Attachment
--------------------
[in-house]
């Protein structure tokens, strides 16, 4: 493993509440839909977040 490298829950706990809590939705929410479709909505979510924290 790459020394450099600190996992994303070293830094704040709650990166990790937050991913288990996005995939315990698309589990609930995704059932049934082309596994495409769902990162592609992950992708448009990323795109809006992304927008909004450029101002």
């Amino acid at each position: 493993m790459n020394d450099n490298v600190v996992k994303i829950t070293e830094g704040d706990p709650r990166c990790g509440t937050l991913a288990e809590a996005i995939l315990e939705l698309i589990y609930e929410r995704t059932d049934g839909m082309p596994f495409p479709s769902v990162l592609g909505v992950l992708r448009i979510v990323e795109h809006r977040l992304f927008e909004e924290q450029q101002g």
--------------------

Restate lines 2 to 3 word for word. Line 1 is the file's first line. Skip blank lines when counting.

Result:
């Protein structure tokens, strides 16, 4: 493993509440839909977040 490298829950706990809590939705929410479709909505979510924290 790459020394450099600190996992994303070293830094704040709650990166990790937050991913288990996005995939315990698309589990609930995704059932049934082309596994495409769902990162592609992950992708448009990323795109809006992304927008909004450029101002």
């Amino acid at each position: 493993m790459n020394d450099n490298v600190v996992k994303i829950t070293e830094g704040d706990p709650r990166c990790g509440t937050l991913a288990e809590a996005i995939l315990e939705l698309i589990y609930e929410r995704t059932d049934g839909m082309p596994f495409p479709s769902v990162l592609g909505v992950l992708r448009i979510v990323e795109h809006r977040l992304f927008e909004e924290q450029q101002g």